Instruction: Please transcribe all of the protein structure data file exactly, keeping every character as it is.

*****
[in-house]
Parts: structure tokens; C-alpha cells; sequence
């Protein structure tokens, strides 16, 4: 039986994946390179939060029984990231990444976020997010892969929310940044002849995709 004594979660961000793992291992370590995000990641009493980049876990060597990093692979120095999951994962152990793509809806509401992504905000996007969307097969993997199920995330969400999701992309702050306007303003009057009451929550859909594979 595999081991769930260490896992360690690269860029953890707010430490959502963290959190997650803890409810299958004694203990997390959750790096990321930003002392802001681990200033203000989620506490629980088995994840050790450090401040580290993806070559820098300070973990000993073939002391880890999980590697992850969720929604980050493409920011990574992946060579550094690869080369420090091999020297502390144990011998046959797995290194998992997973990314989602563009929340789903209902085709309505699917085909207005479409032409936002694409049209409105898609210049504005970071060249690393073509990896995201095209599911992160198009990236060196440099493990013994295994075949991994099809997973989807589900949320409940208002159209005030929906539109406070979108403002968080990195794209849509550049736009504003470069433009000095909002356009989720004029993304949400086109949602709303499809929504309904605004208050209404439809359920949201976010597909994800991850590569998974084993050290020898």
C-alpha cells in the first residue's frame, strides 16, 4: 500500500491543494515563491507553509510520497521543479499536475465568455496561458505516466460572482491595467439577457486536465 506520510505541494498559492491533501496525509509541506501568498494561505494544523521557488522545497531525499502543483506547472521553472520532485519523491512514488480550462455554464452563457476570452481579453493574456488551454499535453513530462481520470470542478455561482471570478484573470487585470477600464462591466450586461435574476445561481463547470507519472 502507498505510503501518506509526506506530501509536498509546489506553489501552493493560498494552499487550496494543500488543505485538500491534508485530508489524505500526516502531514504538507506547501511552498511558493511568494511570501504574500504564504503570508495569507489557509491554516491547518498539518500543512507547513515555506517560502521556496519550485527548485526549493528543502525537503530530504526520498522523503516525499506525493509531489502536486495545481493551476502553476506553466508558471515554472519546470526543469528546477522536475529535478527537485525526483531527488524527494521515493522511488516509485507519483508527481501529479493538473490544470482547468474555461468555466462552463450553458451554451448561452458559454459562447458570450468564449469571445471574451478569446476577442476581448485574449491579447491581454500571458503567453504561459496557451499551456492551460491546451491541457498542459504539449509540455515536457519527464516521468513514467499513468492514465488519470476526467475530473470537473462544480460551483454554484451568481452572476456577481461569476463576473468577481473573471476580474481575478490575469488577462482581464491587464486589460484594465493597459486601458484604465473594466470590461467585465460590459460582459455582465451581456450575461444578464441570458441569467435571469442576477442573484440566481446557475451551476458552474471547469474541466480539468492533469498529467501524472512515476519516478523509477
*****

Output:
[in-house]
Parts: structure tokens; C-alpha cells; sequence
């Protein structure tokens, strides 16, 4: 039986994946390179939060029984990231990444976020997010892969929310940044002849995709 004594979660961000793992291992370590995000990641009493980049876990060597990093692979120095999951994962152990793509809806509401992504905000996007969307097969993997199920995330969400999701992309702050306007303003009057009451929550859909594979 595999081991769930260490896992360690690269860029953890707010430490959502963290959190997650803890409810299958004694203990997390959750790096990321930003002392802001681990200033203000989620506490629980088995994840050790450090401040580290993806070559820098300070973990000993073939002391880890999980590697992850969720929604980050493409920011990574992946060579550094690869080369420090091999020297502390144990011998046959797995290194998992997973990314989602563009929340789903209902085709309505699917085909207005479409032409936002694409049209409105898609210049504005970071060249690393073509990896995201095209599911992160198009990236060196440099493990013994295994075949991994099809997973989807589900949320409940208002159209005030929906539109406070979108403002968080990195794209849509550049736009504003470069433009000095909002356009989720004029993304949400086109949602709303499809929504309904605004208050209404439809359920949201976010597909994800991850590569998974084993050290020898």
C-alpha cells in the first residue's frame, strides 16, 4: 500500500491543494515563491507553509510520497521543479499536475465568455496561458505516466460572482491595467439577457486536465 506520510505541494498559492491533501496525509509541506501568498494561505494544523521557488522545497531525499502543483506547472521553472520532485519523491512514488480550462455554464452563457476570452481579453493574456488551454499535453513530462481520470470542478455561482471570478484573470487585470477600464462591466450586461435574476445561481463547470507519472 502507498505510503501518506509526506506530501509536498509546489506553489501552493493560498494552499487550496494543500488543505485538500491534508485530508489524505500526516502531514504538507506547501511552498511558493511568494511570501504574500504564504503570508495569507489557509491554516491547518498539518500543512507547513515555506517560502521556496519550485527548485526549493528543502525537503530530504526520498522523503516525499506525493509531489502536486495545481493551476502553476506553466508558471515554472519546470526543469528546477522536475529535478527537485525526483531527488524527494521515493522511488516509485507519483508527481501529479493538473490544470482547468474555461468555466462552463450553458451554451448561452458559454459562447458570450468564449469571445471574451478569446476577442476581448485574449491579447491581454500571458503567453504561459496557451499551456492551460491546451491541457498542459504539449509540455515536457519527464516521468513514467499513468492514465488519470476526467475530473470537473462544480460551483454554484451568481452572476456577481461569476463576473468577481473573471476580474481575478490575469488577462482581464491587464486589460484594465493597459486601458484604465473594466470590461467585465460590459460582459455582465451581456450575461444578464441570458441569467435571469442576477442573484440566481446557475451551476458552474471547469474541466480539468492533469498529467501524472512515476519516478523509477